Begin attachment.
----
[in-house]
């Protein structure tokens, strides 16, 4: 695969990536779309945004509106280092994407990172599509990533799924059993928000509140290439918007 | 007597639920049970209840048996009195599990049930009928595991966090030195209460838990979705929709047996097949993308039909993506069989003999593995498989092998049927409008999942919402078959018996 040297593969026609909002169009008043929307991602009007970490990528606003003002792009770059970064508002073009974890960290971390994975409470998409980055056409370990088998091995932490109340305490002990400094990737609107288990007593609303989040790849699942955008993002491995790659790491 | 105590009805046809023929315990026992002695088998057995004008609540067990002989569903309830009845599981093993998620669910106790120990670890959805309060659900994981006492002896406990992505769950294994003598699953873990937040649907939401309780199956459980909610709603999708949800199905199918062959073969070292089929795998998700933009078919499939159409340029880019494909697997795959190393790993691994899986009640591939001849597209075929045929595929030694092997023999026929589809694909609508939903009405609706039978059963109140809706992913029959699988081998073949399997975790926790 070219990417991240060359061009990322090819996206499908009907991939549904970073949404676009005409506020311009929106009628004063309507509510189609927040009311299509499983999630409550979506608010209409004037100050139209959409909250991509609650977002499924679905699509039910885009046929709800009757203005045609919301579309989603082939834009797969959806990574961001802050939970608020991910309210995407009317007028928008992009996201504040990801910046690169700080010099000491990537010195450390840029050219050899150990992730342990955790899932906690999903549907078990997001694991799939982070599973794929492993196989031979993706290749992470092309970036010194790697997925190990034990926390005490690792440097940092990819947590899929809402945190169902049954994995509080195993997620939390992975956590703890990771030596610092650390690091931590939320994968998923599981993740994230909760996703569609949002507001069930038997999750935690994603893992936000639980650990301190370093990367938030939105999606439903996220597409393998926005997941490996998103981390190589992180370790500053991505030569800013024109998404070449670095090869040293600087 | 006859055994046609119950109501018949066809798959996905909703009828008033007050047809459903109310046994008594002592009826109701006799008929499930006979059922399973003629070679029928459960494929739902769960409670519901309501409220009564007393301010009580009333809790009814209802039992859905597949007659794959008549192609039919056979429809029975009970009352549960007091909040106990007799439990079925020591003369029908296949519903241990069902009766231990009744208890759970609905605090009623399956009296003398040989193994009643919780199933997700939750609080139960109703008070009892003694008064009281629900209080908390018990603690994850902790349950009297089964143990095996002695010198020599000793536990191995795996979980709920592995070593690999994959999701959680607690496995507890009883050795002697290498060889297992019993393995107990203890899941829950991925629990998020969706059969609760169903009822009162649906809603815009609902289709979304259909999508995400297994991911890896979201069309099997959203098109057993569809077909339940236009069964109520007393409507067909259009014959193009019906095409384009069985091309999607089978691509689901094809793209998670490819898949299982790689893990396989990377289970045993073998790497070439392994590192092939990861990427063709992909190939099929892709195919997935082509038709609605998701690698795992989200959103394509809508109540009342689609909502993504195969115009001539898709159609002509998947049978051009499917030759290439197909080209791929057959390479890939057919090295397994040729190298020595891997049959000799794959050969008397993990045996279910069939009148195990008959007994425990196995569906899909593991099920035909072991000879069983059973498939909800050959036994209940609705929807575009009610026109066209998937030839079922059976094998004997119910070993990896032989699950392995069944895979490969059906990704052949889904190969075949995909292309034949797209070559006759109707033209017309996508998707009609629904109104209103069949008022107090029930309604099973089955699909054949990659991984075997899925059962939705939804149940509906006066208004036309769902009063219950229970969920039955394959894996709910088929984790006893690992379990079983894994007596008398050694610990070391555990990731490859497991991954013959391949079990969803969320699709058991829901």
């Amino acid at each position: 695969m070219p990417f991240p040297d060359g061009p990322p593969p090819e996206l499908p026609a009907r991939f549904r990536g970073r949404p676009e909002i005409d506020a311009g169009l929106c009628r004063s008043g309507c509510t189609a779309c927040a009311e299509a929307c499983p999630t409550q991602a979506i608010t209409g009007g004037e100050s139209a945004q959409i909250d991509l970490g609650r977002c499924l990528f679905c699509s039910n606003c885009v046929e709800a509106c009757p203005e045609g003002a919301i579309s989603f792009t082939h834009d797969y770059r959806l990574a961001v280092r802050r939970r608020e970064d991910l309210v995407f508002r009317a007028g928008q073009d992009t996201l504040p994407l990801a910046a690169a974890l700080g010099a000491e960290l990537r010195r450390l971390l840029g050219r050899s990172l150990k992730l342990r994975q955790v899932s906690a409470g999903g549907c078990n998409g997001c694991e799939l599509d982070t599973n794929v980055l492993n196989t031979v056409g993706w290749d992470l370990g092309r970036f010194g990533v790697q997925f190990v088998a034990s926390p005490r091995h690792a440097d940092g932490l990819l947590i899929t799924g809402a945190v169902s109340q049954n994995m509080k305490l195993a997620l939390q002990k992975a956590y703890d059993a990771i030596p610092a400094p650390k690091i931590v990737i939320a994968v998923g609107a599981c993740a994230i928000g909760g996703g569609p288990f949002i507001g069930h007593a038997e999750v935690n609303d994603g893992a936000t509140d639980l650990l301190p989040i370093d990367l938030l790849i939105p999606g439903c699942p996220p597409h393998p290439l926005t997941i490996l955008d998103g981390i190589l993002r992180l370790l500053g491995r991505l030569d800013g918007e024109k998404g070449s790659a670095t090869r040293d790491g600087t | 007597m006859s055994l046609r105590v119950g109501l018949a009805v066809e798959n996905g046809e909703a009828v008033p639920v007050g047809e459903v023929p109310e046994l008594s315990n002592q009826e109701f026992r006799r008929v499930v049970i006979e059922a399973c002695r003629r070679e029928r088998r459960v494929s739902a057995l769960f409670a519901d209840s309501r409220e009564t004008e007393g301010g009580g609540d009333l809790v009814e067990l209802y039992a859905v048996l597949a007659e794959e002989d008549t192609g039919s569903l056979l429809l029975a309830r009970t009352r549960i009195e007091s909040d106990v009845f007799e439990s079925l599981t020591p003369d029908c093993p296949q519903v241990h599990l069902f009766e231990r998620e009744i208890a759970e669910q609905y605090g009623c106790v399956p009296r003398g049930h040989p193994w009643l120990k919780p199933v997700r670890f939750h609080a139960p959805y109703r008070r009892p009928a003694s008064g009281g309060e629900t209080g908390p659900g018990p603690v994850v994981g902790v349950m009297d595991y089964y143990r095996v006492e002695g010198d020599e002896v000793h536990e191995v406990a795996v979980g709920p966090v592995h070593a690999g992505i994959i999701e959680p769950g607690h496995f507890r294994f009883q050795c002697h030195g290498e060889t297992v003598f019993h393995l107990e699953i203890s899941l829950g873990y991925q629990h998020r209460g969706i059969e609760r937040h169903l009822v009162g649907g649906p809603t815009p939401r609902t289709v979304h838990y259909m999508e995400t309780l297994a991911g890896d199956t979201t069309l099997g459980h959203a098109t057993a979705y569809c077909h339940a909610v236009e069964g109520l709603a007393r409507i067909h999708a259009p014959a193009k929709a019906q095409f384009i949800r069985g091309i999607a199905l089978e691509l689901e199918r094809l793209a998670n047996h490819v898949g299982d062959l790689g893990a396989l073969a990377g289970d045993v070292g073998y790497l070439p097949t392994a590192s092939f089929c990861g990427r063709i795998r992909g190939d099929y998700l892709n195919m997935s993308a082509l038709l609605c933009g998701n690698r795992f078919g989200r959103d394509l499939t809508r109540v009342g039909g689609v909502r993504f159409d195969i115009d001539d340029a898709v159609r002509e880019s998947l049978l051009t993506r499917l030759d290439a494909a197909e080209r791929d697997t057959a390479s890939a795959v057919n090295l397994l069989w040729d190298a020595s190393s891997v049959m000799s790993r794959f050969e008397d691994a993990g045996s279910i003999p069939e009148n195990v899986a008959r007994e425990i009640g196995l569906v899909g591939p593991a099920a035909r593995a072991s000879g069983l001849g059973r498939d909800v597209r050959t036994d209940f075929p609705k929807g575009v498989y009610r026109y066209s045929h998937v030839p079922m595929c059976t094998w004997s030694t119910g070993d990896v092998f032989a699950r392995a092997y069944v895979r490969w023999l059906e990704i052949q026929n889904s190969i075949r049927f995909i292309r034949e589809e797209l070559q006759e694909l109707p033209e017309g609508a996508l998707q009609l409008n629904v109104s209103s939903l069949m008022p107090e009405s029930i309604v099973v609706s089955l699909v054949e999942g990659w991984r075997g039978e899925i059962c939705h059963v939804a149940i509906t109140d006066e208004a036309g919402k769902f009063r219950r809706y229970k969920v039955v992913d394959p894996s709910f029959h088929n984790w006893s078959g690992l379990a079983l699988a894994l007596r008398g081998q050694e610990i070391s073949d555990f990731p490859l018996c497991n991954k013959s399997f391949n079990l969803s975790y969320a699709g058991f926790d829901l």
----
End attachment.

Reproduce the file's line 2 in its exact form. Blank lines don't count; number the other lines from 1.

């Protein structure tokens, strides 16, 4: 695969990536779309945004509106280092994407990172599509990533799924059993928000509140290439918007 | 007597639920049970209840048996009195599990049930009928595991966090030195209460838990979705929709047996097949993308039909993506069989003999593995498989092998049927409008999942919402078959018996 040297593969026609909002169009008043929307991602009007970490990528606003003002792009770059970064508002073009974890960290971390994975409470998409980055056409370990088998091995932490109340305490002990400094990737609107288990007593609303989040790849699942955008993002491995790659790491 | 105590009805046809023929315990026992002695088998057995004008609540067990002989569903309830009845599981093993998620669910106790120990670890959805309060659900994981006492002896406990992505769950294994003598699953873990937040649907939401309780199956459980909610709603999708949800199905199918062959073969070292089929795998998700933009078919499939159409340029880019494909697997795959190393790993691994899986009640591939001849597209075929045929595929030694092997023999026929589809694909609508939903009405609706039978059963109140809706992913029959699988081998073949399997975790926790 070219990417991240060359061009990322090819996206499908009907991939549904970073949404676009005409506020311009929106009628004063309507509510189609927040009311299509499983999630409550979506608010209409004037100050139209959409909250991509609650977002499924679905699509039910885009046929709800009757203005045609919301579309989603082939834009797969959806990574961001802050939970608020991910309210995407009317007028928008992009996201504040990801910046690169700080010099000491990537010195450390840029050219050899150990992730342990955790899932906690999903549907078990997001694991799939982070599973794929492993196989031979993706290749992470092309970036010194790697997925190990034990926390005490690792440097940092990819947590899929809402945190169902049954994995509080195993997620939390992975956590703890990771030596610092650390690091931590939320994968998923599981993740994230909760996703569609949002507001069930038997999750935690994603893992936000639980650990301190370093990367938030939105999606439903996220597409393998926005997941490996998103981390190589992180370790500053991505030569800013024109998404070449670095090869040293600087 | 006859055994046609119950109501018949066809798959996905909703009828008033007050047809459903109310046994008594002592009826109701006799008929499930006979059922399973003629070679029928459960494929739902769960409670519901309501409220009564007393301010009580009333809790009814209802039992859905597949007659794959008549192609039919056979429809029975009970009352549960007091909040106990007799439990079925020591003369029908296949519903241990069902009766231990009744208890759970609905605090009623399956009296003398040989193994009643919780199933997700939750609080139960109703008070009892003694008064009281629900209080908390018990603690994850902790349950009297089964143990095996002695010198020599000793536990191995795996979980709920592995070593690999994959999701959680607690496995507890009883050795002697290498060889297992019993393995107990203890899941829950991925629990998020969706059969609760169903009822009162649906809603815009609902289709979304259909999508995400297994991911890896979201069309099997959203098109057993569809077909339940236009069964109520007393409507067909259009014959193009019906095409384009069985091309999607089978691509689901094809793209998670490819898949299982790689893990396989990377289970045993073998790497070439392994590192092939990861990427063709992909190939099929892709195919997935082509038709609605998701690698795992989200959103394509809508109540009342689609909502993504195969115009001539898709159609002509998947049978051009499917030759290439197909080209791929057959390479890939057919090295397994040729190298020595891997049959000799794959050969008397993990045996279910069939009148195990008959007994425990196995569906899909593991099920035909072991000879069983059973498939909800050959036994209940609705929807575009009610026109066209998937030839079922059976094998004997119910070993990896032989699950392995069944895979490969059906990704052949889904190969075949995909292309034949797209070559006759109707033209017309996508998707009609629904109104209103069949008022107090029930309604099973089955699909054949990659991984075997899925059962939705939804149940509906006066208004036309769902009063219950229970969920039955394959894996709910088929984790006893690992379990079983894994007596008398050694610990070391555990990731490859497991991954013959391949079990969803969320699709058991829901």